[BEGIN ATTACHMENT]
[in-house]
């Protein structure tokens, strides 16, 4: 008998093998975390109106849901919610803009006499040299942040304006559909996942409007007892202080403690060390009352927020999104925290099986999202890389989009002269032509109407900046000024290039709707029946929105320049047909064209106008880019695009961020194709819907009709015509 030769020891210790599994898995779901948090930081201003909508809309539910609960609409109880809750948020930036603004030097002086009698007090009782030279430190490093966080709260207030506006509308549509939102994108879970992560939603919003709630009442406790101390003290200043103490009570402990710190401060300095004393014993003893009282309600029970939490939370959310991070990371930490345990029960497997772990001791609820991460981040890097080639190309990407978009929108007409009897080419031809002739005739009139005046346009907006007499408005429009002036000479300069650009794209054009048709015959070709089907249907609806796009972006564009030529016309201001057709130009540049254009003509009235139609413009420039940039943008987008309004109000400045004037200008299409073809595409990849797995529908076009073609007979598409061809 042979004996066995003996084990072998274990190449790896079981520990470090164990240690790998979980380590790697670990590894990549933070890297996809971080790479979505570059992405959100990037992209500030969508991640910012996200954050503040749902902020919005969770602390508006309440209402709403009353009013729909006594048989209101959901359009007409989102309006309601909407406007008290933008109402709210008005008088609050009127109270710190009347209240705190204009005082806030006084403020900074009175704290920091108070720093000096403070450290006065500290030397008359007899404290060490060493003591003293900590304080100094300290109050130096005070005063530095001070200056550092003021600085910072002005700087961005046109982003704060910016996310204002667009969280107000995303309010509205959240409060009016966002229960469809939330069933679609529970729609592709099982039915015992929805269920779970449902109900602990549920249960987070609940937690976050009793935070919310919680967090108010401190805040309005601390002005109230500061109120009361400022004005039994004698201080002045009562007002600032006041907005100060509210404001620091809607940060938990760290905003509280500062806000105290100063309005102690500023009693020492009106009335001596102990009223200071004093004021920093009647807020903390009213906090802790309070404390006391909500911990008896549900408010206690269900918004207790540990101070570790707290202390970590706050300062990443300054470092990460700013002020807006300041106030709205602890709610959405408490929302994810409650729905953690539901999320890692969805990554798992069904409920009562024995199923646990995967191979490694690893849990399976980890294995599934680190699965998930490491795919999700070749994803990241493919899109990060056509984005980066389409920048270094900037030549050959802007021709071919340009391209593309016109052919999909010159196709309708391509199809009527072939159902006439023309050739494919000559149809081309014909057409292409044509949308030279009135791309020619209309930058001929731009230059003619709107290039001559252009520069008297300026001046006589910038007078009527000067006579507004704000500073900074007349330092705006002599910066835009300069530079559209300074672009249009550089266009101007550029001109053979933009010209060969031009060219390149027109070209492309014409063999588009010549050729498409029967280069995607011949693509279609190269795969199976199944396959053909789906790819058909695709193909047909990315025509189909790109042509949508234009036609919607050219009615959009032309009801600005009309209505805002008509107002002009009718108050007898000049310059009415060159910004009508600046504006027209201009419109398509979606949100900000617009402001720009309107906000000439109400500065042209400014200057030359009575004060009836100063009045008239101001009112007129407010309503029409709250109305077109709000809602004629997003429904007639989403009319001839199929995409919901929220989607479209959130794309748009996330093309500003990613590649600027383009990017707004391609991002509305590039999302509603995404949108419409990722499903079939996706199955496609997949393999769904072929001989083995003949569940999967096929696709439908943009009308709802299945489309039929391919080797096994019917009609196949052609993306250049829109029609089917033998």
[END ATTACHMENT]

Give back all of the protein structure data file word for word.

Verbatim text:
[in-house]
């Protein structure tokens, strides 16, 4: 008998093998975390109106849901919610803009006499040299942040304006559909996942409007007892202080403690060390009352927020999104925290099986999202890389989009002269032509109407900046000024290039709707029946929105320049047909064209106008880019695009961020194709819907009709015509 030769020891210790599994898995779901948090930081201003909508809309539910609960609409109880809750948020930036603004030097002086009698007090009782030279430190490093966080709260207030506006509308549509939102994108879970992560939603919003709630009442406790101390003290200043103490009570402990710190401060300095004393014993003893009282309600029970939490939370959310991070990371930490345990029960497997772990001791609820991460981040890097080639190309990407978009929108007409009897080419031809002739005739009139005046346009907006007499408005429009002036000479300069650009794209054009048709015959070709089907249907609806796009972006564009030529016309201001057709130009540049254009003509009235139609413009420039940039943008987008309004109000400045004037200008299409073809595409990849797995529908076009073609007979598409061809 042979004996066995003996084990072998274990190449790896079981520990470090164990240690790998979980380590790697670990590894990549933070890297996809971080790479979505570059992405959100990037992209500030969508991640910012996200954050503040749902902020919005969770602390508006309440209402709403009353009013729909006594048989209101959901359009007409989102309006309601909407406007008290933008109402709210008005008088609050009127109270710190009347209240705190204009005082806030006084403020900074009175704290920091108070720093000096403070450290006065500290030397008359007899404290060490060493003591003293900590304080100094300290109050130096005070005063530095001070200056550092003021600085910072002005700087961005046109982003704060910016996310204002667009969280107000995303309010509205959240409060009016966002229960469809939330069933679609529970729609592709099982039915015992929805269920779970449902109900602990549920249960987070609940937690976050009793935070919310919680967090108010401190805040309005601390002005109230500061109120009361400022004005039994004698201080002045009562007002600032006041907005100060509210404001620091809607940060938990760290905003509280500062806000105290100063309005102690500023009693020492009106009335001596102990009223200071004093004021920093009647807020903390009213906090802790309070404390006391909500911990008896549900408010206690269900918004207790540990101070570790707290202390970590706050300062990443300054470092990460700013002020807006300041106030709205602890709610959405408490929302994810409650729905953690539901999320890692969805990554798992069904409920009562024995199923646990995967191979490694690893849990399976980890294995599934680190699965998930490491795919999700070749994803990241493919899109990060056509984005980066389409920048270094900037030549050959802007021709071919340009391209593309016109052919999909010159196709309708391509199809009527072939159902006439023309050739494919000559149809081309014909057409292409044509949308030279009135791309020619209309930058001929731009230059003619709107290039001559252009520069008297300026001046006589910038007078009527000067006579507004704000500073900074007349330092705006002599910066835009300069530079559209300074672009249009550089266009101007550029001109053979933009010209060969031009060219390149027109070209492309014409063999588009010549050729498409029967280069995607011949693509279609190269795969199976199944396959053909789906790819058909695709193909047909990315025509189909790109042509949508234009036609919607050219009615959009032309009801600005009309209505805002008509107002002009009718108050007898000049310059009415060159910004009508600046504006027209201009419109398509979606949100900000617009402001720009309107906000000439109400500065042209400014200057030359009575004060009836100063009045008239101001009112007129407010309503029409709250109305077109709000809602004629997003429904007639989403009319001839199929995409919901929220989607479209959130794309748009996330093309500003990613590649600027383009990017707004391609991002509305590039999302509603995404949108419409990722499903079939996706199955496609997949393999769904072929001989083995003949569940999967096929696709439908943009009308709802299945489309039929391919080797096994019917009609196949052609993306250049829109029609089917033998």